Technology is rapidly and radically changing the news. The Boston Globe has established a experimental space called Globe Lab in its press building to understand how. We’re looking for a couple of talented undergraduate programmers to join our investigations as paid summer interns in the lab.
What could happen when you bring together baseball stats geeks with computer geeks and news geeks? We’re about to find out.
The goal of the hack day will be to collaborate to create baseball-related apps, web sites, or data visualizations. At the end of the day, projects will be judged by a panel of an information designer, a Sabremetrician, and a web journalist, who will hand out awards. It should be a fun event and networking opportunity.
Posted by Joel Abrams, Senior Product Manager
I’m doing an intermediate training session today for reporters, editors, producers, and other folks at the Boston Globe and Boston.com, and wanted to share some of the key points and useful resources with those who couldn’t make it.
One tip: turn off notifications of new followers (which can be very annoying):
- Go to Account Settings (pull down your name from top navbar)
- Choose Google+ from the left
- De-select boxes next to “Adds me to a circle”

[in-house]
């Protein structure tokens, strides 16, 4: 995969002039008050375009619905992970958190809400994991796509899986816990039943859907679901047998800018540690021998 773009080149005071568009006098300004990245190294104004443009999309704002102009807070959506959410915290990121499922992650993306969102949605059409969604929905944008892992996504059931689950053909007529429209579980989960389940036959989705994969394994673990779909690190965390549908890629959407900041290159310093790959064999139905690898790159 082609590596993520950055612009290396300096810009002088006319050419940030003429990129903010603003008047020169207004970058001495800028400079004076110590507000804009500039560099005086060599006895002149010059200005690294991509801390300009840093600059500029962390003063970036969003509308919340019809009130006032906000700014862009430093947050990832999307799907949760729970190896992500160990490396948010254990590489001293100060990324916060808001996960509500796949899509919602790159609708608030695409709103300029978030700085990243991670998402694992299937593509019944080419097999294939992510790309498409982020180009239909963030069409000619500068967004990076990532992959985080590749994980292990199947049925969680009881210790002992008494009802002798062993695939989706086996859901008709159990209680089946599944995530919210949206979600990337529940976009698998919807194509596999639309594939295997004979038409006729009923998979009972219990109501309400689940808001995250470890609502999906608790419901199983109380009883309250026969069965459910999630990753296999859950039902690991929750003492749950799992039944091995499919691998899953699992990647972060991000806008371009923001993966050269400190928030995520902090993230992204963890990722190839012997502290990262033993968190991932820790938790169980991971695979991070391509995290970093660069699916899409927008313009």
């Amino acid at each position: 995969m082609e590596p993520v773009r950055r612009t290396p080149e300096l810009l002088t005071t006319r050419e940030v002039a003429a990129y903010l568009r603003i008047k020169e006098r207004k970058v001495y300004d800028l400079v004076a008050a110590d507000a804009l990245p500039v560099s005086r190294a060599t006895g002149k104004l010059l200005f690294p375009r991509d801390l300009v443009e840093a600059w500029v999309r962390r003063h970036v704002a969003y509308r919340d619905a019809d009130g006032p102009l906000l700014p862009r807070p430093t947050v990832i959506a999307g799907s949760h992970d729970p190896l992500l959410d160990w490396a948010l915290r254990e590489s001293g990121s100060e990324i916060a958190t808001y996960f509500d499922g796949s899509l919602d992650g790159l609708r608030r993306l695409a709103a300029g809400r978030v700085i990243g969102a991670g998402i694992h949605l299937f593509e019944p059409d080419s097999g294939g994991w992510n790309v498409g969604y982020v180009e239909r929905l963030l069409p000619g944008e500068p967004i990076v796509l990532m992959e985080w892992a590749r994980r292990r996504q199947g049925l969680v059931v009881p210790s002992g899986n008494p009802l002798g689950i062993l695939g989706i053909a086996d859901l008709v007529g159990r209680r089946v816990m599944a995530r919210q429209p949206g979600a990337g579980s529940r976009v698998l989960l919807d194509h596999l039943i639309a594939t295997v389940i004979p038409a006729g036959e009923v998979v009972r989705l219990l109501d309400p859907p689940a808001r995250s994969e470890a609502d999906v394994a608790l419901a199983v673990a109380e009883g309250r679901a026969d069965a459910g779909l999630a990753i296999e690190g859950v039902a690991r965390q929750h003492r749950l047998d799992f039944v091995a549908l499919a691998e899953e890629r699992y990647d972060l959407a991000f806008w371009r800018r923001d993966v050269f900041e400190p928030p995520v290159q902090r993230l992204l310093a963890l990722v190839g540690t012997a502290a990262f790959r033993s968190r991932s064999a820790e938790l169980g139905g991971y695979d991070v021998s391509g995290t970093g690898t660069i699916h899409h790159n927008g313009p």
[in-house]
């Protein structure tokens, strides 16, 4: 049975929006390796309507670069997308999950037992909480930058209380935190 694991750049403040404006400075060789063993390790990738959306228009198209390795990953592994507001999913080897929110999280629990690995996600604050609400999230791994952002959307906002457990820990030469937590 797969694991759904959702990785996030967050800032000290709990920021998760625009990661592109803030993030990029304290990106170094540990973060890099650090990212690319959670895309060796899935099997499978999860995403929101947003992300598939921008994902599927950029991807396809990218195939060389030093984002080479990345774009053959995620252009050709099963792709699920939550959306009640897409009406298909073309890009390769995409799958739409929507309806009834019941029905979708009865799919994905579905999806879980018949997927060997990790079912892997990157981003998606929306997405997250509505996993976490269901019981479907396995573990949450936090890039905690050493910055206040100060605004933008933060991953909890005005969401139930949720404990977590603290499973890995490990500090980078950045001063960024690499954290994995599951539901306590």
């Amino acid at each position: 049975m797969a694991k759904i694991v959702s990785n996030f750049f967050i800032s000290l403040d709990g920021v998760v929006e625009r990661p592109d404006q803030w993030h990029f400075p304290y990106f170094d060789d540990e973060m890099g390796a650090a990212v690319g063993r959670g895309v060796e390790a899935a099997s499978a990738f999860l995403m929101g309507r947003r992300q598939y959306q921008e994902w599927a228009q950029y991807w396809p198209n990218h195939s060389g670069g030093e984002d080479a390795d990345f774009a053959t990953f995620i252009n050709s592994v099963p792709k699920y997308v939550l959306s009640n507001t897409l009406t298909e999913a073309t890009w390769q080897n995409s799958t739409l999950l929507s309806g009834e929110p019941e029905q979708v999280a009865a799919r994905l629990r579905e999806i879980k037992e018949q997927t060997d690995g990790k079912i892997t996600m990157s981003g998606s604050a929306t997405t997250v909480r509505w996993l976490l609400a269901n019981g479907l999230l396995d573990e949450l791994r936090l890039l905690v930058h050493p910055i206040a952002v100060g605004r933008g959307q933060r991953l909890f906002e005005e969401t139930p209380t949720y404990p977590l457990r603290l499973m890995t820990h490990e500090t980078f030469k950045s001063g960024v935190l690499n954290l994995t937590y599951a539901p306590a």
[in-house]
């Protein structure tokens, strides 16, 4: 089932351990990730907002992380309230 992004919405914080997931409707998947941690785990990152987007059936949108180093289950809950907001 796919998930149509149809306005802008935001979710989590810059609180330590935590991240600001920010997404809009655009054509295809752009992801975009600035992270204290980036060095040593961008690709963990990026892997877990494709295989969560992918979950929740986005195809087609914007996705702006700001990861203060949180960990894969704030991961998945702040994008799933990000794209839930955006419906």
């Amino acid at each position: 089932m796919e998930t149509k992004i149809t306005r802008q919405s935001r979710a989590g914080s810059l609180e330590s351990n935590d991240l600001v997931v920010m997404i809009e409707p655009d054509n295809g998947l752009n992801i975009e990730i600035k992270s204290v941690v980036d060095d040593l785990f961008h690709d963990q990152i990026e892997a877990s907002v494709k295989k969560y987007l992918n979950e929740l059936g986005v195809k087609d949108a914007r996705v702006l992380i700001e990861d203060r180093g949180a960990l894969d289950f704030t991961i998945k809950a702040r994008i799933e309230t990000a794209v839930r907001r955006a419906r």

Reporters may want to check Google’s new method to get your profile picture and link next to your stories.
Building a Twitter following:
Engage! The more social you are in social media, the more impact you will have, and the more people who will know about you and follow you
A nice article by Paul Gillin: Tips for Building a Quality Twitter following
Another good article from Scott Kirsner: Ten tips for attracting a following on Twitter. His tips include:
- Put your Twitter “handle’’ everywhere.
- Share information; avoid self-promotion (don’t just tweet your own stories)
- Re-tweet other people’s messages (and respond to other people)
- Pick people or businesses to follow.
- Find people who are already talking about you (thank them for tweeting your story).
Bottom line: tell your followers what YOU think is interesting, and listen to what they say.
Twitter account security:
- Go to your Settings page https://twitter.com/settings/account and check the box ‘Always use HTTPS’
- Don’t stay logged in on your mobile device - what if you lose your phone?
- Use a secure password. One tip: try a long phrase like a favorite song lyric with a punctuation mark between each word (ie: rockin;robin;tweet;tweet;tweet)
Tweak your privacy settings:
- Default your privacy to ‘friends’
- Let ‘Everyone’ look you up by name
- Let ‘Friends of Friends’ friend you
- Let ‘Everyone’ send you a message
- Let ‘Only me’ or ‘Friends’ post on your wall
Then: Limit the Audience for Past Posts
Edit your profile and specify what you want the world to see.
We’re experimenting with a comprehensive interactive approach to engaging users during the Patriots-Broncos game Saturday night; please feel free to pop in during the game and see what’s going on.
While fans are watching the game on TV (the “first screen”), many of them will be on laptops or tablets (the “second screen”) chatting with other fans, posting on Facebook, tweeting, etc.